Feds, states file suit to block huge health plan mergers

Florida joins Aetna-Humana suit, cites Palm Beach County among concerns


The U.S. Department of Justice and multiple states announced lawsuits to block two blockbuster U.S. health mergers Thursday, as Florida officials identified Palm Beach County among the markets where a proposed Aetna-Humana deal could hurt competition and consumers most.

Aetna and Humana promised a “vigorous” defense of their pending union, but it means at least delay — and at most overhauls or death — for deals that would reshape the health insurance industry nationwide and in Florida. In the other proposed merger that drew government opposition, Anthem called objections to its combination with Cigna “misguided.”

“Competitive insurance markets are essential to providing Americans the affordable and high-quality health care they deserve,” Attorney General Loretta Lynch said in a statement. “These mergers would restrict competition for health insurance products sold in markets across the country and would give tremendous power over the nation’s health insurance industry to just three large companies.”

The Aetna-Humana merger would create a company poised to become Florida’s largest, measured by premium dollars. The two deals involve four of the state’s nine largest health insurers with more than $17 billion in Florida premiums.

Aetna and Humana said they would vigorously defend a transaction that “offers tremendous value to consumers,” in part by eliminating waste and reducing costs.

A statement from Anthem called the action an “unfortunate and misguided step backwards.”

Regardless of their outcome in court, the challenges already have had an impact. Cigna said, “We do not believe the transaction will close in 2016, and the earliest it could close is 2017, if at all.”

Eight states — Delaware, Florida, Georgia, Iowa, Illinois, Ohio, Pennsylvania and Virginia — and the District of Columbia joined the Justice Department’s challenge in federal court in Washington, D.C., of Aetna’s $37 billion acquisition of Humana.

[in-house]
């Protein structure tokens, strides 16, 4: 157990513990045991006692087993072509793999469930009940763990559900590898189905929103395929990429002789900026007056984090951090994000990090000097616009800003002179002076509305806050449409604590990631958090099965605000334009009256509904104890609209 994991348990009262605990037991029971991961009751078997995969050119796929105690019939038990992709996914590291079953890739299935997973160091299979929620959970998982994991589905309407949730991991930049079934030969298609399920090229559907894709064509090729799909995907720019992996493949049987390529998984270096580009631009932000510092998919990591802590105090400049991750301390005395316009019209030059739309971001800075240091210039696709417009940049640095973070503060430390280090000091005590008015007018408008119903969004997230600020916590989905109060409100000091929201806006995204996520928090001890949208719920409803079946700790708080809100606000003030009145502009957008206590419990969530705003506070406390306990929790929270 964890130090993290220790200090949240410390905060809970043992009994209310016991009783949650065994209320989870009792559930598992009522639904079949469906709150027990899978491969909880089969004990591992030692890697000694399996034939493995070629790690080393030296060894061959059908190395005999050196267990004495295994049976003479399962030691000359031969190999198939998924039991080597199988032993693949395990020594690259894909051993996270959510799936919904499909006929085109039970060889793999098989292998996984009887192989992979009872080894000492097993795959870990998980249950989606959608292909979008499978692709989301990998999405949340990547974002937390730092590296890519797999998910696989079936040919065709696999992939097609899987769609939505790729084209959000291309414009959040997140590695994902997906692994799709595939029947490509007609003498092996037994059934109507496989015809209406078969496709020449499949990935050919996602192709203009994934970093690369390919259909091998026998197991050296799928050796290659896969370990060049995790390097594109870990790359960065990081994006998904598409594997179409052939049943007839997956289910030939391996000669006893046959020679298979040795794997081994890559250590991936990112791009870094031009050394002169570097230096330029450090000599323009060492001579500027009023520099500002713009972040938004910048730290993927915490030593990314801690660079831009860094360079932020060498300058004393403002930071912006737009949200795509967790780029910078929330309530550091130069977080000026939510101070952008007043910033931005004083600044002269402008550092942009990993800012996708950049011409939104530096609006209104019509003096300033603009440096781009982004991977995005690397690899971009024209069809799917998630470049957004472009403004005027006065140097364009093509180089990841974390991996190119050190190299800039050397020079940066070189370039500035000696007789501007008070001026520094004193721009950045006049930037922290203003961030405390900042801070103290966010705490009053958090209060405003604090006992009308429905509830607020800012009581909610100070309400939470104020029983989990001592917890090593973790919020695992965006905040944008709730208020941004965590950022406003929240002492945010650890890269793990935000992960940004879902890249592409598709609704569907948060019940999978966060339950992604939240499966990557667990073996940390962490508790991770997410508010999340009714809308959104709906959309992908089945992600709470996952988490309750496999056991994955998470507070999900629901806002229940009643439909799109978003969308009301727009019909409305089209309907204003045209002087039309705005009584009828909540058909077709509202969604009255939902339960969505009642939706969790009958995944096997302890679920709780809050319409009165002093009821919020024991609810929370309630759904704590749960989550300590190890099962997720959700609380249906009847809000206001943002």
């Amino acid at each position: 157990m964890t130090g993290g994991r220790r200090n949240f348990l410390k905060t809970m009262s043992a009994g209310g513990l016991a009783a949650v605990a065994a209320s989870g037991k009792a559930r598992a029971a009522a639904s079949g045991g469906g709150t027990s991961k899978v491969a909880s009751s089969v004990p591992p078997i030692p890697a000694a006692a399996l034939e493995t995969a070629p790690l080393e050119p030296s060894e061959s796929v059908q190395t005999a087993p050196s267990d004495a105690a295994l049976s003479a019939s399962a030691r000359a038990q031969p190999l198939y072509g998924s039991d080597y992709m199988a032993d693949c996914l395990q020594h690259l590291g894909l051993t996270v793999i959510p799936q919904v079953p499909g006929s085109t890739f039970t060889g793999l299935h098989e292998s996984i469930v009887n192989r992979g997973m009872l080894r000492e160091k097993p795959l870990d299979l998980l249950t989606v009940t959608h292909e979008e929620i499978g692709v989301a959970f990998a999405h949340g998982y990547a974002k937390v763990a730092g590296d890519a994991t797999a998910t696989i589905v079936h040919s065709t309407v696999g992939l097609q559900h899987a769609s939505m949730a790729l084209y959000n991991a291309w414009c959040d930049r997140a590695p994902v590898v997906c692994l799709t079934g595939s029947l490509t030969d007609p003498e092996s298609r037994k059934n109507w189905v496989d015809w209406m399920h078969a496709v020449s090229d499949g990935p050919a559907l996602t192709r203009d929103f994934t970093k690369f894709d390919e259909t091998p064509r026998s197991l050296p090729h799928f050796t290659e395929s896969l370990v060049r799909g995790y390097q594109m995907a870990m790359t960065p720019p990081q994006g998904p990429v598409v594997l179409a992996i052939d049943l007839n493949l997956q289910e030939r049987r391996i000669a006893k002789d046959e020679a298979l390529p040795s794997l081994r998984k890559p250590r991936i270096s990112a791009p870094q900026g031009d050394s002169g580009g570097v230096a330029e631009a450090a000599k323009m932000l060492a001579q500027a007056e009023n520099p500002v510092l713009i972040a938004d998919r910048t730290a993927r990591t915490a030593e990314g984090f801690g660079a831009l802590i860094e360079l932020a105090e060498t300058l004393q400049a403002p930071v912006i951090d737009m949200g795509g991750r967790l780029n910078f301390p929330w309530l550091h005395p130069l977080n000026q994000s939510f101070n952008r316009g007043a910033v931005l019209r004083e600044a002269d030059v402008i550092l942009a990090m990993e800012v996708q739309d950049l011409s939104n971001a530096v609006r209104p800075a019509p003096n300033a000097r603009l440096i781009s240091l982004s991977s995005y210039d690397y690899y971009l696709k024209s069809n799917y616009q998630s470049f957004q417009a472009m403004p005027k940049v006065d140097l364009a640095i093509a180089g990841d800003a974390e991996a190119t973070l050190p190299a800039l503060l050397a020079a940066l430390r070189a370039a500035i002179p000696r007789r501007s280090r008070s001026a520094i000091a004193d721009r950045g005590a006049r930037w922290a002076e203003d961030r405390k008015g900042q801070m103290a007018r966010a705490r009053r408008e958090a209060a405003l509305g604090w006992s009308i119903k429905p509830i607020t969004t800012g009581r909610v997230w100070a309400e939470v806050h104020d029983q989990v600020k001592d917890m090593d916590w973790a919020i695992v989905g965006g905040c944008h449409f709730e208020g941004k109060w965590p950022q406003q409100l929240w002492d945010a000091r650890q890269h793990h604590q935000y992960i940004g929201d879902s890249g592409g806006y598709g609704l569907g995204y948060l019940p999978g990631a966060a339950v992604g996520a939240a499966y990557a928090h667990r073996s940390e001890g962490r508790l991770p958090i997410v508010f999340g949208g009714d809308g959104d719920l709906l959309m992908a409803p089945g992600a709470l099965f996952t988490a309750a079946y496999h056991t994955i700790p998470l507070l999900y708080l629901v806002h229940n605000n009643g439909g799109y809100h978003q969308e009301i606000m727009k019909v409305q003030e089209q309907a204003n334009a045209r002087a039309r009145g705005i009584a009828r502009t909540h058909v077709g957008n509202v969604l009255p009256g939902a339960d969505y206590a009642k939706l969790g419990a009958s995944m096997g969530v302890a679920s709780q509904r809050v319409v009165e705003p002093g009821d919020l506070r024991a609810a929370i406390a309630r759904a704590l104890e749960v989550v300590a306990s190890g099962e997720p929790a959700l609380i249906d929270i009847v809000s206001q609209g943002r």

Eleven states — California, Colorado, Connecticut, Georgia, Iowa, Maine, Maryland, New Hampshire, New York, Tennessee and Virginia — and the District of Columbia hitched wagons to the department’s challenge of Anthem’s $54 billion acquisition of Cigna.

Officials contend Aetna’s purchase of Humana would substantially reduce competition to sell commercial health insurance to individuals and families on public exchanges in Palm Beach, Broward and Volusia counties, as well as numerous counties in other states. More than 700,000 people would be affected in that segment of the market, they said.

Also flagged: “particularly acute” concerns about Medicare Advantage competition in St. Lucie, Broward and seven other Florida counties.

“Competition in our health insurance markets is crucial to keeping premiums down and the quality of care up, particularly when it comes to our seniors and other vulnerable populations, the individuals most affected by this proposed acquisition,” Florida Attorney General Pam Bondi said in a statement. “It is important that we do everything we can to preserve competition in these markets.”

As The Palm Beach Post reported last year, a merged Aetna and Humana “would give the combined entity over half of all Medicare Advantage enrollees in five Florida counties: Broward, Franklin, Palm Beach, Pasco, Volusia,” a coalition of consumer and labor groups including Consumers Union and Florida CHAIN warned.

Aetna responded Thursday that a combined company is “in the best interest of consumers, particularly seniors seeking affordable, high-quality Medicare Advantage plans.”

Consumers Union applauded moves to stop the deals.

“If these insurance giants were allowed to merge, they would have too much control over what our health care choices would be,” the consumer organization said. “We commend the Justice Department for taking action to block what would be a major setback for consumers.”



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